PeerJ Award Winners: APCRS 2023

by | Jul 13, 2023 | Award Winner Interviews, Community, Conferences, Societies

The 5th Asia-Pacific Coral Reef Symposium (APCRS) was held in Singapore from 19th to 23rd June 2023, hosted by the National University of Singapore with the National Parks Board as the partner agency. With the theme ‘Coral reef science and management in a rapidly changing world’, the 5th APCRS acted as a forum for reef scientists and managers to present, discuss and integrate the science and conservation of Asia-Pacific coral reef ecosystems. A total of 892 attendees, organisers, and volunteers from 41 countries and territories presented 462 talks and 230 posters. They also participated in multiple fieldtrips, workshops, and enjoyed seven plenary talks from coral reef research and conservation leaders. The meeting enabled the region’s scientific community to come together and create new paradigms to meet the key challenges facing coral reefs in the Asia-Pacific.

APCRS Organising Committee. 


Declan Stick PhD candidate at AIMS@UWA, Australia. 

Can you tell us a bit about yourself and your research interests?

I grew up exploring, surfing, and diving along Western Australia and the iconic Ningaloo Reef. It’s a beautifully wild and raw landscape filled with unique fauna and flora found nowhere else on Earth. Like many Western Australians, I’ve always had the impulse to surround myself with nature, I just went a little bit further and decided from an early age that I would spend my life trying to conserve and study it.

Yet, it wasn’t until the second year of my undergraduate degree that I became fixated on coral health. My fascination with coral was cultivated from a phase of watching documentaries showcasing the devastating impact of coral bleaching and subsequently spending two weeks in the amply named Coral Bay doing small research projects. From then on out I made it my goal to find a project on coral health and heat tolerance and that’s exactly what I did.

I now am happy to call myself a coral ‘reef-searcher’, part way through my PhD, studying the genetic mechanisms underpinning heat tolerance in coral. That is, the DNA code found in coral that may help it to acclimatise and adapt to a warming ocean. Specifically, my research aims to (1) Identify gene regions associated with bleaching resistance using a genome-wide association study, (2) Identify microbial community differences between heat resilient and susceptible coral colonies and (3) identify gene expression response and recovery patterns in bleaching resilient and susceptible coral colonies.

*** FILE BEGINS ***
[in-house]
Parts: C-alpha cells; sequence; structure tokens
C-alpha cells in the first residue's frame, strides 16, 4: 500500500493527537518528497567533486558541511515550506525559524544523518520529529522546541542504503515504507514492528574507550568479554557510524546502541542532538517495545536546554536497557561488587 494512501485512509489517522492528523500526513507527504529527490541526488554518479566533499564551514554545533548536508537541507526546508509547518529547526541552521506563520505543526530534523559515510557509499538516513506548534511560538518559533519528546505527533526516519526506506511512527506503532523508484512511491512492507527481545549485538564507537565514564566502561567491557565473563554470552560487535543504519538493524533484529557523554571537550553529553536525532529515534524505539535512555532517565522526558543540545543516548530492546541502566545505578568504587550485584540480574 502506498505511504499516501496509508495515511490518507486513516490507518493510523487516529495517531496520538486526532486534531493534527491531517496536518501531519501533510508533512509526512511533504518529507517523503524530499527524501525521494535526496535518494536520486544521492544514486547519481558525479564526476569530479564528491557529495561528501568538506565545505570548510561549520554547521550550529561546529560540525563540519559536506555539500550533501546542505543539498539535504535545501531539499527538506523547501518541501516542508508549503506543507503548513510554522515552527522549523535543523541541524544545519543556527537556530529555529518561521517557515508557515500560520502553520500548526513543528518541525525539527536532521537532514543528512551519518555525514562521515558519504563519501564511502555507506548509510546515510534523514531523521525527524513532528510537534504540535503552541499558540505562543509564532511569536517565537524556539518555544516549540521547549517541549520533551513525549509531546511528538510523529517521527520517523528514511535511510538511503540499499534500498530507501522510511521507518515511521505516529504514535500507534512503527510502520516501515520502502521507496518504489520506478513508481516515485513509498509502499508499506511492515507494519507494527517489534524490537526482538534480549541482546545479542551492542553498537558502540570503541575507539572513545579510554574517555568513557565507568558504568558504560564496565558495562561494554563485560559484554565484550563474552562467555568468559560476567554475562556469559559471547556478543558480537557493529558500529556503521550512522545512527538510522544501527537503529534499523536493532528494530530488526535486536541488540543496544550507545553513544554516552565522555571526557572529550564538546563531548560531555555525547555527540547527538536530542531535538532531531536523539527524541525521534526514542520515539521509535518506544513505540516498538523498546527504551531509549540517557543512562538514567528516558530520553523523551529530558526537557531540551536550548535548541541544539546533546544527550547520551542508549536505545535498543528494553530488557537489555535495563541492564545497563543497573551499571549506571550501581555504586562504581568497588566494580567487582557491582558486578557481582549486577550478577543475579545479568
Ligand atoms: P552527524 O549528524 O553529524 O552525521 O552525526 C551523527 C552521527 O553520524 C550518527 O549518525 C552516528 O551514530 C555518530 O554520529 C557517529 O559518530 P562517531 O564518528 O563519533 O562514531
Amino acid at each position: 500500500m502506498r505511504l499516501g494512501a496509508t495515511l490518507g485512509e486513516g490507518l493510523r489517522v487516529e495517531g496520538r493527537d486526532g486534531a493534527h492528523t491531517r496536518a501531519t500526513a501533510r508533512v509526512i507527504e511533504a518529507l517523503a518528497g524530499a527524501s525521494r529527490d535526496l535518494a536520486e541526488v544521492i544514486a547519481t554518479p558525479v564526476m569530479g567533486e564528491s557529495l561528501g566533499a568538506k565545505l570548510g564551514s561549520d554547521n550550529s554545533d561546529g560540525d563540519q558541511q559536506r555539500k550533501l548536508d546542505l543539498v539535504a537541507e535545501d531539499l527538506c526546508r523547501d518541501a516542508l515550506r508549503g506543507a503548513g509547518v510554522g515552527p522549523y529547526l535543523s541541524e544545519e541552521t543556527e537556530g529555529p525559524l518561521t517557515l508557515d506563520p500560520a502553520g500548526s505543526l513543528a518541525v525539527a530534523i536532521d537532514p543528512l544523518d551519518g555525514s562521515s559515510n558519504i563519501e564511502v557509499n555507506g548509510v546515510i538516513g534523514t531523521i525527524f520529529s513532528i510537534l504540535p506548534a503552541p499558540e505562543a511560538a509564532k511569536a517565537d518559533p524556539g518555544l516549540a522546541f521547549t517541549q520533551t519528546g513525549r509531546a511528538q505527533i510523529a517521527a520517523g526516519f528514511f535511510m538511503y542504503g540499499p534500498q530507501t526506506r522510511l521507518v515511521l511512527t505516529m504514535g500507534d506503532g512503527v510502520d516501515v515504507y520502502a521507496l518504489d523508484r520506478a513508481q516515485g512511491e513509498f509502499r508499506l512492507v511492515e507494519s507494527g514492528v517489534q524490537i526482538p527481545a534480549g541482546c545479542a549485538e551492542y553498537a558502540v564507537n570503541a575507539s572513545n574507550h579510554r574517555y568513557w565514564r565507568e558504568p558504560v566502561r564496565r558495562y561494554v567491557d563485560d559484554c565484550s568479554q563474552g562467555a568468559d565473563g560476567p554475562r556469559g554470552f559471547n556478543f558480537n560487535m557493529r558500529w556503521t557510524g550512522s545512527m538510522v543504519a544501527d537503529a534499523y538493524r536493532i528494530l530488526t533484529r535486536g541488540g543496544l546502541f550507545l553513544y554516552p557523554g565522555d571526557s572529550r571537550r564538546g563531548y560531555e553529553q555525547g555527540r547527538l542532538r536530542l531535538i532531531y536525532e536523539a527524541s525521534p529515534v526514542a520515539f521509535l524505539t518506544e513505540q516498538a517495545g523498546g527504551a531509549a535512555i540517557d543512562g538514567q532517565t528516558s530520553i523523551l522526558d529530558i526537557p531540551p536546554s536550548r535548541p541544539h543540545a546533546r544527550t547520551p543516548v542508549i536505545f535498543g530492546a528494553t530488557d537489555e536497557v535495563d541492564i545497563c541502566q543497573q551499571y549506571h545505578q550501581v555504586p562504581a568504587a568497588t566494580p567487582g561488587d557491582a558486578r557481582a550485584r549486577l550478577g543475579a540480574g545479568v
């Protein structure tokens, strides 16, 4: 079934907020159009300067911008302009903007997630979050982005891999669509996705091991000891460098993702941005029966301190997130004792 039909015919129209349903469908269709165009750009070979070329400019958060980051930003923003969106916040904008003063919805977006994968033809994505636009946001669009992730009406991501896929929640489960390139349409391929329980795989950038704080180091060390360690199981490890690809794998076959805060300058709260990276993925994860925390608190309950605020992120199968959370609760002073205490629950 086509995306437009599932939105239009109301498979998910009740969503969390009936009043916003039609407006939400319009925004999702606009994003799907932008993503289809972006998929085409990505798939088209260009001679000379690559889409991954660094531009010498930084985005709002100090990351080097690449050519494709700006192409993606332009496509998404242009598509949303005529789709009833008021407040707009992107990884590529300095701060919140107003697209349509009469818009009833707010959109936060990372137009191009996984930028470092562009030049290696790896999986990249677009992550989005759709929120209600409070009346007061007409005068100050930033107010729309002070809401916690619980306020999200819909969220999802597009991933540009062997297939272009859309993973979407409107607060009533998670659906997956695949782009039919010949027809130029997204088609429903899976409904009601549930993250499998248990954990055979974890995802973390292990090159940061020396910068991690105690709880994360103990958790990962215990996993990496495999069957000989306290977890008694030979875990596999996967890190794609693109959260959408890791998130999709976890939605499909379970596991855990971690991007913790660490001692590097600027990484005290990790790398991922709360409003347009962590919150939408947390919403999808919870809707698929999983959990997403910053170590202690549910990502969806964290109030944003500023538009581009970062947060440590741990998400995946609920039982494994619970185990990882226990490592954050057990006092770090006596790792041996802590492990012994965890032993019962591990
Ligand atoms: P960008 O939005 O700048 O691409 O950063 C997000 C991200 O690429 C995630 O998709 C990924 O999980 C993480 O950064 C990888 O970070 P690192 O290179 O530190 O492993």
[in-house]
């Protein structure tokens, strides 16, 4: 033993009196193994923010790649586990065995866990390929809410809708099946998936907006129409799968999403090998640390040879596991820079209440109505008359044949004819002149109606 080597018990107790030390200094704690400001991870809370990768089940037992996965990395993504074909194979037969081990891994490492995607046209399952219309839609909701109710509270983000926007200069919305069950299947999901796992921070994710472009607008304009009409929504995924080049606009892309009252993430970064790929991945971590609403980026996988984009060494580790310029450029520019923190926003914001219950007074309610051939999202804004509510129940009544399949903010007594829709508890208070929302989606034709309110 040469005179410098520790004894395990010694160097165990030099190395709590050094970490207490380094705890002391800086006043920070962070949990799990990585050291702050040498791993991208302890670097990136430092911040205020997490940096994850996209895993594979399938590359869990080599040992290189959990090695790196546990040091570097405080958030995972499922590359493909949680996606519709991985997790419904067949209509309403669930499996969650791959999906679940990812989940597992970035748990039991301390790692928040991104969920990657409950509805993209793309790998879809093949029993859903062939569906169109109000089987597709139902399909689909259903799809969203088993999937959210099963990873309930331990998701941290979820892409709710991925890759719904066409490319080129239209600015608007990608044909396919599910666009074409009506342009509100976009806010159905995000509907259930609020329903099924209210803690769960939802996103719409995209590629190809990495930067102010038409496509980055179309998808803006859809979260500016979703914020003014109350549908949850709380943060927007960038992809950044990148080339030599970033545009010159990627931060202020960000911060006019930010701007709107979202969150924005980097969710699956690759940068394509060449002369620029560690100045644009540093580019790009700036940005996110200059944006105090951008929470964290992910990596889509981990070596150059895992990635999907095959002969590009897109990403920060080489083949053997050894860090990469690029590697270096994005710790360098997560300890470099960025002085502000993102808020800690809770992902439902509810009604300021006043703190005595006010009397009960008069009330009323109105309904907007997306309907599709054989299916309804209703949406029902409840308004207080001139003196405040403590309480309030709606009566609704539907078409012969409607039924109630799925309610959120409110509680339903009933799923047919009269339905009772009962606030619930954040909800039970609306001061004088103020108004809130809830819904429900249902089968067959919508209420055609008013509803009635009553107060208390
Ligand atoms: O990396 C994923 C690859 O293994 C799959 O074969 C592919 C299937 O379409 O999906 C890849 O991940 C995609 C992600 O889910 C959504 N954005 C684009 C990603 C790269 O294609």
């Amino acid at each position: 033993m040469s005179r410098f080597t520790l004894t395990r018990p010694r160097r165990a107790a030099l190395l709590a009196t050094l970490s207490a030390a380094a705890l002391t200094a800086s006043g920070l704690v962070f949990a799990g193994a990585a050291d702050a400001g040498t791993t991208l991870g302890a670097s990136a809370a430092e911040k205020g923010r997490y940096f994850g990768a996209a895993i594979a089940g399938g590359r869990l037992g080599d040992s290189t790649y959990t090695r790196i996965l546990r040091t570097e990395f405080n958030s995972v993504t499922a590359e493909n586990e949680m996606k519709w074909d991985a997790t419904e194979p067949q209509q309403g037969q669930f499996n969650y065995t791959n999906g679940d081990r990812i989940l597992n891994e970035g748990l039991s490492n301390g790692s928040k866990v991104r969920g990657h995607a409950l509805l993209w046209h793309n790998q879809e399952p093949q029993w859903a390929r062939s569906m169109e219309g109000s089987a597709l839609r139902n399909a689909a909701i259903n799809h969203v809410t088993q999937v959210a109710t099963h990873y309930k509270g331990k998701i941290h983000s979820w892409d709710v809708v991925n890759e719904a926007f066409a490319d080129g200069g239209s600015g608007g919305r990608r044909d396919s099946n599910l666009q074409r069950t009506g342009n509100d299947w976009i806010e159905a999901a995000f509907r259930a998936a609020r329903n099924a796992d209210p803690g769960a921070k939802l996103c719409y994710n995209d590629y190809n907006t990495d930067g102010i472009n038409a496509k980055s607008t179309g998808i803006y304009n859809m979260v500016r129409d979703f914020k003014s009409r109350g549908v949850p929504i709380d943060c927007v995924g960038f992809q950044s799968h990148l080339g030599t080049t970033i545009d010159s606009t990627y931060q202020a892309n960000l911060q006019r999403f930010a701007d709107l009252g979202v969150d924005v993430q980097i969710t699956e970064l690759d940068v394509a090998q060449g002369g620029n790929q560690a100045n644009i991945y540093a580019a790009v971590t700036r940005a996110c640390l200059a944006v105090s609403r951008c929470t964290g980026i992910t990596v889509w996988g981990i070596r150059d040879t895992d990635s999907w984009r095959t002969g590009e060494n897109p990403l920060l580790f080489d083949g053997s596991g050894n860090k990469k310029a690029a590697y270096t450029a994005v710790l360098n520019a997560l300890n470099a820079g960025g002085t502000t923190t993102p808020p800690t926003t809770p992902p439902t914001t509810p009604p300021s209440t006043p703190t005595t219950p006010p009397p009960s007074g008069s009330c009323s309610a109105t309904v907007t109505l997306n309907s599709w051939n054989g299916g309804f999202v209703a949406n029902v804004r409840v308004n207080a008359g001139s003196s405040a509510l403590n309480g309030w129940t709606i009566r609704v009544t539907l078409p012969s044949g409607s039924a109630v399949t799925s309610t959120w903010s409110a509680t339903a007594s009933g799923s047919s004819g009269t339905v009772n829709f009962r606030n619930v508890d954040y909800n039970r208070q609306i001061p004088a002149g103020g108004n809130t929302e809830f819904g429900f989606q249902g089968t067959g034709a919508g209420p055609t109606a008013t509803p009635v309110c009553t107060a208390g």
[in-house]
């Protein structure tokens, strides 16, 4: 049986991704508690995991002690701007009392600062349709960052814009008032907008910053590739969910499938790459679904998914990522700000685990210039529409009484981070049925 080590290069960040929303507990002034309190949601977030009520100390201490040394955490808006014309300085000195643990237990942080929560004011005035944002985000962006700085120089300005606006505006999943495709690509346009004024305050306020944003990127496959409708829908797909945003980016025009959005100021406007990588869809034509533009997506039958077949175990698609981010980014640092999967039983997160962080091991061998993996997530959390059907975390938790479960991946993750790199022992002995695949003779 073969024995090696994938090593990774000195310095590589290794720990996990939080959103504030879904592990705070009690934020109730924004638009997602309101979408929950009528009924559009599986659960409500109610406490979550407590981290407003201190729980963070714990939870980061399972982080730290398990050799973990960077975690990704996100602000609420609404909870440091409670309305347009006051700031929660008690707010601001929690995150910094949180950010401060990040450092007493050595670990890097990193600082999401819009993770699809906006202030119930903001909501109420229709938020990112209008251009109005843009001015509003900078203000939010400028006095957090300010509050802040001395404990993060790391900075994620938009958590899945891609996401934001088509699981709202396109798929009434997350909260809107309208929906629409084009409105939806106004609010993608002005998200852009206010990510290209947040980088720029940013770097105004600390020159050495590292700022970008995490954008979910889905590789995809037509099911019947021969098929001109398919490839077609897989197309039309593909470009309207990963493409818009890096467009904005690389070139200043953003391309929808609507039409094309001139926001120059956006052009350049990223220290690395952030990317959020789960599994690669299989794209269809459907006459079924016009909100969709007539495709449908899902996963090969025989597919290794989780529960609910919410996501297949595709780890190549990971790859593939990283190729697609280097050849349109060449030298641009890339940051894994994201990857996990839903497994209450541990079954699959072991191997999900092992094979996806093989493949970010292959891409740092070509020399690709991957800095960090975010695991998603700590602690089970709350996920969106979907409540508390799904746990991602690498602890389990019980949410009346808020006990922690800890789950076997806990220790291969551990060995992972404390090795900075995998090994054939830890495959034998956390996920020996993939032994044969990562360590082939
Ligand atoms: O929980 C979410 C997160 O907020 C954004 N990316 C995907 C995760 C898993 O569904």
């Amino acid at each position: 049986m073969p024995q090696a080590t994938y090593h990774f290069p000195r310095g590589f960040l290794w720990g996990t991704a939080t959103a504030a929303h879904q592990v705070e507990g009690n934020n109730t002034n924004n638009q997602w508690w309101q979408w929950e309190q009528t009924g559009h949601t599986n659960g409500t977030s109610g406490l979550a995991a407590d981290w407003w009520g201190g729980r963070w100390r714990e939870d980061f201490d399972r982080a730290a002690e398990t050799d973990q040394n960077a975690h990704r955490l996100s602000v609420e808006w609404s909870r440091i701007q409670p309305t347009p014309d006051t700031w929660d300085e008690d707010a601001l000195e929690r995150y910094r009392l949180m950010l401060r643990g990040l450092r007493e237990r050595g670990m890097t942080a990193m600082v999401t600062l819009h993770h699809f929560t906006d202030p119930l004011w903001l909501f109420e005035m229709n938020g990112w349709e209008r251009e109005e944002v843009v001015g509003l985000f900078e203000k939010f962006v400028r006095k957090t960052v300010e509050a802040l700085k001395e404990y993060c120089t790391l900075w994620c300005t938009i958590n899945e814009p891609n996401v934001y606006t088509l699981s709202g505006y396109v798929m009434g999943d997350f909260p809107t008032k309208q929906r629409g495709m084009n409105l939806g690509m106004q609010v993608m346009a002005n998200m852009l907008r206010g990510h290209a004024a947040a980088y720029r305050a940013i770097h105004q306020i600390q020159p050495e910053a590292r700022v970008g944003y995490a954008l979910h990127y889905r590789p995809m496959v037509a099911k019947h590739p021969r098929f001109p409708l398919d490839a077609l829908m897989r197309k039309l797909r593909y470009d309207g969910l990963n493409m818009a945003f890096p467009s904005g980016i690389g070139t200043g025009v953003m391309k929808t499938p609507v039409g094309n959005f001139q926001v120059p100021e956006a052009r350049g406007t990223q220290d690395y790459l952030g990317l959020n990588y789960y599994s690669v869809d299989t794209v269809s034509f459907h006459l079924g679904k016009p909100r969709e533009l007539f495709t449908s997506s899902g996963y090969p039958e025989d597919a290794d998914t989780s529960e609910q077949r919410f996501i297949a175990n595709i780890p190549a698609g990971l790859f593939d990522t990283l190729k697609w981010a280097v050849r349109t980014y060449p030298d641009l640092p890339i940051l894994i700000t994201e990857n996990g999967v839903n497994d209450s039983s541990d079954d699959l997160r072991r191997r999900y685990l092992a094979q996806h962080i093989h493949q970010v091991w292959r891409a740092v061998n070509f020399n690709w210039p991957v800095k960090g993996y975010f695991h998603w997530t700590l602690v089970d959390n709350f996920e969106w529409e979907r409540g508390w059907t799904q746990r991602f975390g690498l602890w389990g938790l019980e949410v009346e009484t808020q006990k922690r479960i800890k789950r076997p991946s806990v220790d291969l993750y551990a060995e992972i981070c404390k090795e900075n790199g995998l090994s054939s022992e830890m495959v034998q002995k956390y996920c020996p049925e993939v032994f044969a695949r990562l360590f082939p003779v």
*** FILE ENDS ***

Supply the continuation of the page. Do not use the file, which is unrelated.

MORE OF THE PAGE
You won the Best Poster award at APCRS 2023, can you briefly explain the research you presented?

My APCRS Poster presentation was on the 1st chapter of my PhD, titled, Unravelling the Genetic Footprint of Resilience: A Gene Expression Study on Acropora tenuis at the Ningaloo Reef, Australia. In this chapter, I aim to assess the response and recovery patterns of A. tenuis colonies from Bundegi Reef in north-western Australia during and after heat stress.

Preliminary heat-stress experiments suggest there is significant colony variation in the physiological (photosynthetic efficiency and pigmentation) response to temperature stress, and further that the physiological bleaching response happens across a very small temperature window (1°C). To explore this, we are now in the process of characterising differentially expressed genes (DEGs) between colonies with high and low bleaching tolerance compared with control conditions (i.e., transcriptomics), offering an alternative and effective way to assess the physiological responses and recovery patterns of the coral holobiont during and after heat stress. To identify the underlying gene expression patterns, we exposed 10 A. tenuis colonies to short-term (24 h) heat stress with peak seawater temperatures ranging from their Mean Monthly Maximum (MMM) of 27 °C (baseline) to 33 °C, 34 °C, and 35 °C. Coral fragments from all 10 colonies were dispersed over 12 replicated flow-through tanks so that fragments from each colony (i.e., genotype) were in each treatment condition. Corals were sampled at 3 h and 6 h during the heat stress as well as after a recovery period (24 h). Understanding the genetic mechanisms behind these rapid recovery trajectories and rates of transcriptome plasticity is expected to have profound impacts on the recovery capacity of corals.


How will you continue to build on this research?